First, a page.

Anne Harrington was sworn in as Deputy Administrator for Defense Nuclear Nonproliferation for the National Nuclear Security Administration in October 2010. Previously, Ms. Harrington was the Director of the U.S. National Academy of Sciences Committee on International Security and Arms Control (CISAC) a position she held from March 2005 to October 2010.
Ms. Harrington served for 15 years in the U.S. Department of State, where she was Acting Director and Deputy Director of the Office of Proliferation Threat Reduction and a senior U.S. government expert on nonproliferation and cooperative threat reduction.
Ms. Harrington has been author or co-author on a number of papers on countering biological threats. She graduated with a bachelor’s of arts degree from St. Lawrence University, an M.A. from the University of Michigan, and an M.S. from the National Defense University National War College.
Position sensitive semiconductors are important tools for gamma-ray detection and imaging. Compton Imaging is now an established gamma ray imaging modality for energies ranging from about 200 keV to several MeV. The performance is only limited by intrinsic detector properties such as position and energy resolution and the ability to resolve individual interactions. In our effort we focus on the improvement of the position resolution of HPGe double-sided strip detectors (DSSD). Our detectors are 15 mm thick and have 38 strips on each side with a strip pitch of 2 mm resulting in a volume of about 100 cm3 that is read out by 76 individual preamplifiers. We are developing and benchmarking signal processing techniques to improve the position resolution to be significantly better than given by the voxel size. Specifically, we are developing Signal Decomposition (SD) algorithms, which are based on physic models of the charge creation and transport processes and mathematical techniques such as singular value decomposition to infer the energy and three-dimension of individual gamma-ray interactions. Using SD we were able to achieve a spatial resolution of about 0.5 mm resulting in about 800k spatial voxels. The increase in granularity significantly increases the imaging resolution and efficiency, which is the ultimate goal.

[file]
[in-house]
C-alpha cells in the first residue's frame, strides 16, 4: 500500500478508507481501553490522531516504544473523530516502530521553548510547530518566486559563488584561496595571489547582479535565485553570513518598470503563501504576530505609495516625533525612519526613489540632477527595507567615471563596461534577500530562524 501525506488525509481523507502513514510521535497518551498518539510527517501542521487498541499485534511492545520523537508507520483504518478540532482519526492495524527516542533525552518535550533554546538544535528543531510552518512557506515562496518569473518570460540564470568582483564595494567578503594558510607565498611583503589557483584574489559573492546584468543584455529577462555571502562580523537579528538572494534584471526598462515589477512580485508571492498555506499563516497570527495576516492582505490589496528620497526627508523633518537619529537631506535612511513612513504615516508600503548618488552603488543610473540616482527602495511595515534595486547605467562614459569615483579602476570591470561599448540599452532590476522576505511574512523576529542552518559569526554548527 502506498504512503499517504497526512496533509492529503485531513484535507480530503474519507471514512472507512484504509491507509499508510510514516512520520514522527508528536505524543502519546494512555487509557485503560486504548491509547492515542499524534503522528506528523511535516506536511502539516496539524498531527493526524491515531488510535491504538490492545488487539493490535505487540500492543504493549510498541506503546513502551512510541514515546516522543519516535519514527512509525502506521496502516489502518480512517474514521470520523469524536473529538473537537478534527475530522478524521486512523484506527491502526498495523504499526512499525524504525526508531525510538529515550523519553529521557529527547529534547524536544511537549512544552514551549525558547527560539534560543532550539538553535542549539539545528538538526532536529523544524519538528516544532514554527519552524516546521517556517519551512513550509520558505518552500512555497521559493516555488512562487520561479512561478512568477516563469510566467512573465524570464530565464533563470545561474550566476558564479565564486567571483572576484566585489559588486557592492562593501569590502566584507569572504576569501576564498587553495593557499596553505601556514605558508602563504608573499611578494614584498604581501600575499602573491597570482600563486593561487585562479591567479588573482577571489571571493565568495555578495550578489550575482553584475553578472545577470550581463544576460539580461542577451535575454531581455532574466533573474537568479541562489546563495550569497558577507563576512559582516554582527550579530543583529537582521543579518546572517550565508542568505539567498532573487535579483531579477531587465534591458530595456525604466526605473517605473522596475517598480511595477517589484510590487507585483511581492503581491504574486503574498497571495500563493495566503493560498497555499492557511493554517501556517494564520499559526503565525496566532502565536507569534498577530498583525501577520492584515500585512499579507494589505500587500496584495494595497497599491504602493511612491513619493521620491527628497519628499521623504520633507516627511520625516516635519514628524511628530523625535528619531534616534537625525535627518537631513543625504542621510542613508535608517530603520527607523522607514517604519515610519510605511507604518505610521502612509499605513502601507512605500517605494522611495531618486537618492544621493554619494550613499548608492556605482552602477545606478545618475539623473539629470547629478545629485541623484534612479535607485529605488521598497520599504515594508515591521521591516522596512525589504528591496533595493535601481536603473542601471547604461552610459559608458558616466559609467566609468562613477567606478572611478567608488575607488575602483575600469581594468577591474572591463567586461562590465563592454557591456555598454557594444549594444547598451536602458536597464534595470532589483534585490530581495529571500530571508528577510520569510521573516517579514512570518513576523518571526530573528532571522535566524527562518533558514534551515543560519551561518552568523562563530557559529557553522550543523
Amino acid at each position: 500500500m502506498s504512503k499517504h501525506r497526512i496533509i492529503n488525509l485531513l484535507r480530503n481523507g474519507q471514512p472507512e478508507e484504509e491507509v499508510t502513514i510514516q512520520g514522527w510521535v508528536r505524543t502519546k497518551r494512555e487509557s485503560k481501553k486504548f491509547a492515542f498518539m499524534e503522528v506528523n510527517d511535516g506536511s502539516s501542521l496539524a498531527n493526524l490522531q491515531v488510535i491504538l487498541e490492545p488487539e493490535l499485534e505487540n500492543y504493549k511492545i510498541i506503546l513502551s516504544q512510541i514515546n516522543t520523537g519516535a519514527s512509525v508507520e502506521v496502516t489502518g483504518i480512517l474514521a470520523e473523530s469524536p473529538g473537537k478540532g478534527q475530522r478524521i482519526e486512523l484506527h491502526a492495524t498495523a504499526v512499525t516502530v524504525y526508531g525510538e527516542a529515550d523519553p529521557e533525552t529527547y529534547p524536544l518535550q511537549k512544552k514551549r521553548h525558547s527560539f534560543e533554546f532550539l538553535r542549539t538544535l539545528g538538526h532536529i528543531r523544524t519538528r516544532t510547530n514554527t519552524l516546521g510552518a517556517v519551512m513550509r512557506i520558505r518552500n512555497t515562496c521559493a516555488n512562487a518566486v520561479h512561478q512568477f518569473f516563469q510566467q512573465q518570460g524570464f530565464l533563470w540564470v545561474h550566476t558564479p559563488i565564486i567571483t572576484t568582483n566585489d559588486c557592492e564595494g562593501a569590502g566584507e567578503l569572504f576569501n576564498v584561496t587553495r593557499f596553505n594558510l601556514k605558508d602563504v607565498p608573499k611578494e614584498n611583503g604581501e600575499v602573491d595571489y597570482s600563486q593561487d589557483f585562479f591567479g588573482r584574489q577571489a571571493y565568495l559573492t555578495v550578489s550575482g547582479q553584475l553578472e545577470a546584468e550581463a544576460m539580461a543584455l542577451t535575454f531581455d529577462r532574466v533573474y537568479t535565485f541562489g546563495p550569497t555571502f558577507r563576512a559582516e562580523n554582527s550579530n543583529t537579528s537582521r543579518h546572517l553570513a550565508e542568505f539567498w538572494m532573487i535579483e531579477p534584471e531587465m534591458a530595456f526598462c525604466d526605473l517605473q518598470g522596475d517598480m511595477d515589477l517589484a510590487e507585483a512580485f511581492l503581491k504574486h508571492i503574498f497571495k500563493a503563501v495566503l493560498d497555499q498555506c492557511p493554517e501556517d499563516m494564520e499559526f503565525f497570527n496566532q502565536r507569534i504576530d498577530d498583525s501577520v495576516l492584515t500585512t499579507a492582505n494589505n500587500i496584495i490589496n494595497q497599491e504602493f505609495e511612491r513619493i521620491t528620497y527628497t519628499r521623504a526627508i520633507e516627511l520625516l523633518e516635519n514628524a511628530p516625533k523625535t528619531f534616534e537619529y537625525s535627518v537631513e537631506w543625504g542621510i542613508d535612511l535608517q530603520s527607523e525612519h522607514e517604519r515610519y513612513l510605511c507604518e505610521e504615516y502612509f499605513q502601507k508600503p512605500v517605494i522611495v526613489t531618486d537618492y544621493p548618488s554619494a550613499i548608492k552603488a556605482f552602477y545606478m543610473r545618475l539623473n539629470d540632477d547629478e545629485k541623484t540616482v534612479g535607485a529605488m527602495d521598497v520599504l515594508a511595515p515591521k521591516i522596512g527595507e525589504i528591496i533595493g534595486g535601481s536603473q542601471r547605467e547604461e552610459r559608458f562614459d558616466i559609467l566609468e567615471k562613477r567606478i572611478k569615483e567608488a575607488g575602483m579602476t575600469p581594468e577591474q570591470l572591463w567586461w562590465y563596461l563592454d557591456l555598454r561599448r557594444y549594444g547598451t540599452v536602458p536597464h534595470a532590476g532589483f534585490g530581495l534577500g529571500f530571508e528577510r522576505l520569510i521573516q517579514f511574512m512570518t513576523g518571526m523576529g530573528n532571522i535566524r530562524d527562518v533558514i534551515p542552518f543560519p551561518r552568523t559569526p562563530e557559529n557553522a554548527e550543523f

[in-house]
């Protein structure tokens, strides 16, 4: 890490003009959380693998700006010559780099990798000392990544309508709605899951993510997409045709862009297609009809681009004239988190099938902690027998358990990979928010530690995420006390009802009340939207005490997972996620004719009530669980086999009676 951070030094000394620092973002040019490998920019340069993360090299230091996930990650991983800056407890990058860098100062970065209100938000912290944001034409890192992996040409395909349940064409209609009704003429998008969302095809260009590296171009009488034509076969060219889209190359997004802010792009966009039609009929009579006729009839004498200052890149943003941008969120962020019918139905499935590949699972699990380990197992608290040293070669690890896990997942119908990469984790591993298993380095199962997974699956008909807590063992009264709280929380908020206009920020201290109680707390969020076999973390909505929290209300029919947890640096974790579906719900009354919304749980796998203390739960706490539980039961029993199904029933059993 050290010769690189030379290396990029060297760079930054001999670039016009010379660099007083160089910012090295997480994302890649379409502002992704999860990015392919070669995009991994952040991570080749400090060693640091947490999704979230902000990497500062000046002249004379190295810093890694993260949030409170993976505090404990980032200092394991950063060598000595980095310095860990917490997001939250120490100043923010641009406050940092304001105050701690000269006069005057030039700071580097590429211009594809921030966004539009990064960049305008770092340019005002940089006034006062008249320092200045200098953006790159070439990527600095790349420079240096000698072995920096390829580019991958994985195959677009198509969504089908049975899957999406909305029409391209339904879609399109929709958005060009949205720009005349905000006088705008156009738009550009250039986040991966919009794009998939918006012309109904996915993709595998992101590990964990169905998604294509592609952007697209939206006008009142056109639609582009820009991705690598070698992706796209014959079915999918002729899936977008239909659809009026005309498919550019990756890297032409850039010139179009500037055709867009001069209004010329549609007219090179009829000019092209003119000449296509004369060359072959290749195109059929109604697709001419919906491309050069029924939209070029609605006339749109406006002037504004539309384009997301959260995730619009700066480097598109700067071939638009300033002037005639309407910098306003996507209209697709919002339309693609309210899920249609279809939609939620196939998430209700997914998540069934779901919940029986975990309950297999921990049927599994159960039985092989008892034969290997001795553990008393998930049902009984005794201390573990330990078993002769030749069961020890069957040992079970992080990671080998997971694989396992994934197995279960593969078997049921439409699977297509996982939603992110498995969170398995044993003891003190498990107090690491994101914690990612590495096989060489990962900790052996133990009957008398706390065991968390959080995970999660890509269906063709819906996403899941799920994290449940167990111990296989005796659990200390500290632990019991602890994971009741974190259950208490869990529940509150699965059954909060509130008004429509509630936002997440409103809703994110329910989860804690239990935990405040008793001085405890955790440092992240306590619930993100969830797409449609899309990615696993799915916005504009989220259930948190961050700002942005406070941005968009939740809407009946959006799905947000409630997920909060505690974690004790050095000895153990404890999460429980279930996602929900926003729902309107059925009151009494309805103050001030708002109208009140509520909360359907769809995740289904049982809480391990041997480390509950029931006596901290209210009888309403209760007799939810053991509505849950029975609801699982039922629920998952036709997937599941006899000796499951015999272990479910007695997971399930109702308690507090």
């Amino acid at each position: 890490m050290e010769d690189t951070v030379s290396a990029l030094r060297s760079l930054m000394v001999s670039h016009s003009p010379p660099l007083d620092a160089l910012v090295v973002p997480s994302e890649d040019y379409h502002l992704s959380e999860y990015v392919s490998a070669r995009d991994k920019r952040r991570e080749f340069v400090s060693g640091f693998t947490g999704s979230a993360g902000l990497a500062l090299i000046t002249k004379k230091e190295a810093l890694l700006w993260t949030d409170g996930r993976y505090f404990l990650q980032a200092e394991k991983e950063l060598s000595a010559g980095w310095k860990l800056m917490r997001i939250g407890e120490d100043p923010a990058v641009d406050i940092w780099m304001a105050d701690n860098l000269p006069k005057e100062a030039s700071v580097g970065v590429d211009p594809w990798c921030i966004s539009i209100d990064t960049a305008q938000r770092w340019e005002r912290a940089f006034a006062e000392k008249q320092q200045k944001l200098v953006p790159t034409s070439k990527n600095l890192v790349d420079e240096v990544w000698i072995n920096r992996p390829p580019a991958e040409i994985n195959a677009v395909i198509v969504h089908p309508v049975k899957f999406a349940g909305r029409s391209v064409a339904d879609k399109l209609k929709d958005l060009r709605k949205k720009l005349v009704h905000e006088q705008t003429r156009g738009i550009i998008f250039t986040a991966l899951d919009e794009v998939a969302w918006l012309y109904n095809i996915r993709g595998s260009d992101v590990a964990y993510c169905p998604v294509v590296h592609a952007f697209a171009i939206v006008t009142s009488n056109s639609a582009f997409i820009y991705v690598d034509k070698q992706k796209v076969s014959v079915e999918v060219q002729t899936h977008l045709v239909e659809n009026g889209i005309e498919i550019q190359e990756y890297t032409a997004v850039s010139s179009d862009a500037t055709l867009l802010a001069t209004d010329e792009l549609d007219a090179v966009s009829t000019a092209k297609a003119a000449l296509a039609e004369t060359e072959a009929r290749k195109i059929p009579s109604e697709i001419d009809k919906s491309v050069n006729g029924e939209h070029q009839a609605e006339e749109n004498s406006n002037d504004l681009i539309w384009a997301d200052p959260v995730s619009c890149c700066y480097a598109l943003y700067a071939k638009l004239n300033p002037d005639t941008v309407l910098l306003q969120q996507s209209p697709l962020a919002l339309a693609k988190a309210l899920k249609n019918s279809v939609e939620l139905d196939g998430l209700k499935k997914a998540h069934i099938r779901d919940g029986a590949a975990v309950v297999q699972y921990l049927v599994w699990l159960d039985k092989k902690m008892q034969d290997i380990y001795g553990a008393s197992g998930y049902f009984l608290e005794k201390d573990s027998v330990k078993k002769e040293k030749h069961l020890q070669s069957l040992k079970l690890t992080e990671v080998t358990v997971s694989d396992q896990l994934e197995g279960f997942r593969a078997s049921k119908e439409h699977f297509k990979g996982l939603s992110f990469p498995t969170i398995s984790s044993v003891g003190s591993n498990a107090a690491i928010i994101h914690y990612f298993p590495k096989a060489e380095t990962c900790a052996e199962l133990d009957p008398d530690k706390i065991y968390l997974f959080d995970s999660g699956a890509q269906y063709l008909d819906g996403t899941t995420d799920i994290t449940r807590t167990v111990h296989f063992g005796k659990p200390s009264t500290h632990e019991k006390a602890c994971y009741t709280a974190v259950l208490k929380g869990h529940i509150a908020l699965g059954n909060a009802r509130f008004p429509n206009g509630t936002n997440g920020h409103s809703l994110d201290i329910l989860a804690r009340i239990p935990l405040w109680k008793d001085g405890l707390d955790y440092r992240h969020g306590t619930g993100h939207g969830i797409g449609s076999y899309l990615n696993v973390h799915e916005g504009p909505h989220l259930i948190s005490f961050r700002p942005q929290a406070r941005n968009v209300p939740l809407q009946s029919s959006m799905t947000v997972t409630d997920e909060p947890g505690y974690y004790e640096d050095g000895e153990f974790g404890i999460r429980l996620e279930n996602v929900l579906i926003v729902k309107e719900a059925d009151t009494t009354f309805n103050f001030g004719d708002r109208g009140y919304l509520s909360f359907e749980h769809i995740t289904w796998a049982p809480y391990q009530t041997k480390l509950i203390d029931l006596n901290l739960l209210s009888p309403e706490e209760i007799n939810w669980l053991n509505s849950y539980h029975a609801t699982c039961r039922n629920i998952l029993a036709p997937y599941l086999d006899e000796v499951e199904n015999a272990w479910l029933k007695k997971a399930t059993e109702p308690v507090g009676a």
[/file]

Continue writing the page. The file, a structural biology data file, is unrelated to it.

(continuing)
February 10th – NSSC Webinar: Overview of Research at LANL’s Space Science and Applications Group, 6:00 – 7:00 (EST)
Los Alamos National Laboratory is one of the world’s largest science and technology institutions, conducting world-class research and development on topics integral to the U.S. nuclear deterrent and other national security matters, energy challenges, space exploration, medicine and supercomputing. The Intelligence and Space Research Division’s Space Science and Application Group (ISR-1) is currently seeking graduate students and Post Doctoral fellows who would like to be part of our scientific discoveries and our mission to make the world safer. This talk will focus on some of the ongoing and future projects and opportunities within the ISR division that have contributed to those missions; including both space and ground based applications. Topics presented will include advanced simulation and modeling, nuclear nonproliferation, defense and space applications and detection research and development in addition to Earth and environmental strategic research.
Detailed Modeling of Fission